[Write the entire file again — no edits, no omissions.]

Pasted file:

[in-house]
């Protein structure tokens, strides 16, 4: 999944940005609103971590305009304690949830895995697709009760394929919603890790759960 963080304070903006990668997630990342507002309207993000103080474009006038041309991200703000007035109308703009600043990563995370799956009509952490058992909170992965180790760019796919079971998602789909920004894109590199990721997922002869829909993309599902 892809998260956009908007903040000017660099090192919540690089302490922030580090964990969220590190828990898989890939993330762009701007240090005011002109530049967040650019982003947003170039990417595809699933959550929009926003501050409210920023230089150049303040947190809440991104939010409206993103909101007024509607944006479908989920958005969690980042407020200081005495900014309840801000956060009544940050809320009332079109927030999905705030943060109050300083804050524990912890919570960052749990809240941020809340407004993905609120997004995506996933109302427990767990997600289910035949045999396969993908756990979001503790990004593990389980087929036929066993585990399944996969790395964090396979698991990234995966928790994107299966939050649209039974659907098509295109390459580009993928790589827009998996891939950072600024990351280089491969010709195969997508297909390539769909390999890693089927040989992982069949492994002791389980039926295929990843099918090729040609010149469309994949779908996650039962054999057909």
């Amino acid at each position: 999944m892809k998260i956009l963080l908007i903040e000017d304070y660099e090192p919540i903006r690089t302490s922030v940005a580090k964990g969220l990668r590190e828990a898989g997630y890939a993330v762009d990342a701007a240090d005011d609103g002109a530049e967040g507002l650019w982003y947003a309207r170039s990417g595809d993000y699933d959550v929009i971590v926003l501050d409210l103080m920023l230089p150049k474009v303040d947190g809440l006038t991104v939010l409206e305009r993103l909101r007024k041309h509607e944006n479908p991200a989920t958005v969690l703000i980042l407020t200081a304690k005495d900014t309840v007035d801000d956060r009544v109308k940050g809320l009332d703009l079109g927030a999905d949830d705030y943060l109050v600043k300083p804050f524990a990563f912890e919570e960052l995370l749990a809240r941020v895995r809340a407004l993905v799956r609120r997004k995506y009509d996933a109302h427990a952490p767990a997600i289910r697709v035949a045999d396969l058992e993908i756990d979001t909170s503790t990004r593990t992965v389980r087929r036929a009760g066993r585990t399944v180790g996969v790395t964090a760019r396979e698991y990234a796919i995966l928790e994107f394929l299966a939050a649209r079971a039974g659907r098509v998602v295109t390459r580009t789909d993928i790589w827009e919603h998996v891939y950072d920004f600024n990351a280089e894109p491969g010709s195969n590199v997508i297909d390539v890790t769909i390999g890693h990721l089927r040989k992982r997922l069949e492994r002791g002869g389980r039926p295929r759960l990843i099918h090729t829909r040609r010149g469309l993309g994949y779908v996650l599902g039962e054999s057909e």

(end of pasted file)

[in-house]
């Protein structure tokens, strides 16, 4: 999944940005609103971590305009304690949830895995697709009760394929919603890790759960 963080304070903006990668997630990342507002309207993000103080474009006038041309991200703000007035109308703009600043990563995370799956009509952490058992909170992965180790760019796919079971998602789909920004894109590199990721997922002869829909993309599902 892809998260956009908007903040000017660099090192919540690089302490922030580090964990969220590190828990898989890939993330762009701007240090005011002109530049967040650019982003947003170039990417595809699933959550929009926003501050409210920023230089150049303040947190809440991104939010409206993103909101007024509607944006479908989920958005969690980042407020200081005495900014309840801000956060009544940050809320009332079109927030999905705030943060109050300083804050524990912890919570960052749990809240941020809340407004993905609120997004995506996933109302427990767990997600289910035949045999396969993908756990979001503790990004593990389980087929036929066993585990399944996969790395964090396979698991990234995966928790994107299966939050649209039974659907098509295109390459580009993928790589827009998996891939950072600024990351280089491969010709195969997508297909390539769909390999890693089927040989992982069949492994002791389980039926295929990843099918090729040609010149469309994949779908996650039962054999057909």
């Amino acid at each position: 999944m892809k998260i956009l963080l908007i903040e000017d304070y660099e090192p919540i903006r690089t302490s922030v940005a580090k964990g969220l990668r590190e828990a898989g997630y890939a993330v762009d990342a701007a240090d005011d609103g002109a530049e967040g507002l650019w982003y947003a309207r170039s990417g595809d993000y699933d959550v929009i971590v926003l501050d409210l103080m920023l230089p150049k474009v303040d947190g809440l006038t991104v939010l409206e305009r993103l909101r007024k041309h509607e944006n479908p991200a989920t958005v969690l703000i980042l407020t200081a304690k005495d900014t309840v007035d801000d956060r009544v109308k940050g809320l009332d703009l079109g927030a999905d949830d705030y943060l109050v600043k300083p804050f524990a990563f912890e919570e960052l995370l749990a809240r941020v895995r809340a407004l993905v799956r609120r997004k995506y009509d996933a109302h427990a952490p767990a997600i289910r697709v035949a045999d396969l058992e993908i756990d979001t909170s503790t990004r593990t992965v389980r087929r036929a009760g066993r585990t399944v180790g996969v790395t964090a760019r396979e698991y990234a796919i995966l928790e994107f394929l299966a939050a649209r079971a039974g659907r098509v998602v295109t390459r580009t789909d993928i790589w827009e919603h998996v891939y950072d920004f600024n990351a280089e894109p491969g010709s195969n590199v997508i297909d390539v890790t769909i390999g890693h990721l089927r040989k992982r997922l069949e492994r002791g002869g389980r039926p295929r759960l990843i099918h090729t829909r040609r010149g469309l993309g994949y779908v996650l599902g039962e054999s057909e």